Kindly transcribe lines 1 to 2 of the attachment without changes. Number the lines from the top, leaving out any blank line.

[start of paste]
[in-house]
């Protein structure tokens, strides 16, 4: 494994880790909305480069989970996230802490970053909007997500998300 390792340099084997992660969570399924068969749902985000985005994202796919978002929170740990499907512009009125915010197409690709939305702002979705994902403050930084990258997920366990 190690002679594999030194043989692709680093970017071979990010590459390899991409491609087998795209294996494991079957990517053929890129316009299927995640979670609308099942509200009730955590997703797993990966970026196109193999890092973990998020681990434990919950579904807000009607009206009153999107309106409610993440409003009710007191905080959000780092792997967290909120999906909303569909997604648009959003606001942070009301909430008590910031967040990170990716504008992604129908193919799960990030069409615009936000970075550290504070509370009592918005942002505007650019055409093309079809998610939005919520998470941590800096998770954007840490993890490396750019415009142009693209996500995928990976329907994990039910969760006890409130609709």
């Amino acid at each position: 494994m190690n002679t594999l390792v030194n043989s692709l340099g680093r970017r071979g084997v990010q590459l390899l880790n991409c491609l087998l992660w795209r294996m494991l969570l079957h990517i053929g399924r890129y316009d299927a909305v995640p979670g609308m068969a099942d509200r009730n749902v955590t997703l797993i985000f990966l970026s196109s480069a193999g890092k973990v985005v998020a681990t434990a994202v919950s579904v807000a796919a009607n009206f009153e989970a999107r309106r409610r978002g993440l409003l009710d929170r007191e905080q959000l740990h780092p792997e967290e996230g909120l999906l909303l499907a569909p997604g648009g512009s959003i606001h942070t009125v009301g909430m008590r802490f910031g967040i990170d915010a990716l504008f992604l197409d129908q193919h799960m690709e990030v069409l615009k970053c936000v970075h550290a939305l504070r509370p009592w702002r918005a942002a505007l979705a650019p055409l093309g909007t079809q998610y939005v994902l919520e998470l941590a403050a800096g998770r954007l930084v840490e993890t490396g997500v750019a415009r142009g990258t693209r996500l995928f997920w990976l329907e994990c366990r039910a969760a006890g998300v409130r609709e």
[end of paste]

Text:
[in-house]
């Protein structure tokens, strides 16, 4: 494994880790909305480069989970996230802490970053909007997500998300 390792340099084997992660969570399924068969749902985000985005994202796919978002929170740990499907512009009125915010197409690709939305702002979705994902403050930084990258997920366990 190690002679594999030194043989692709680093970017071979990010590459390899991409491609087998795209294996494991079957990517053929890129316009299927995640979670609308099942509200009730955590997703797993990966970026196109193999890092973990998020681990434990919950579904807000009607009206009153999107309106409610993440409003009710007191905080959000780092792997967290909120999906909303569909997604648009959003606001942070009301909430008590910031967040990170990716504008992604129908193919799960990030069409615009936000970075550290504070509370009592918005942002505007650019055409093309079809998610939005919520998470941590800096998770954007840490993890490396750019415009142009693209996500995928990976329907994990039910969760006890409130609709």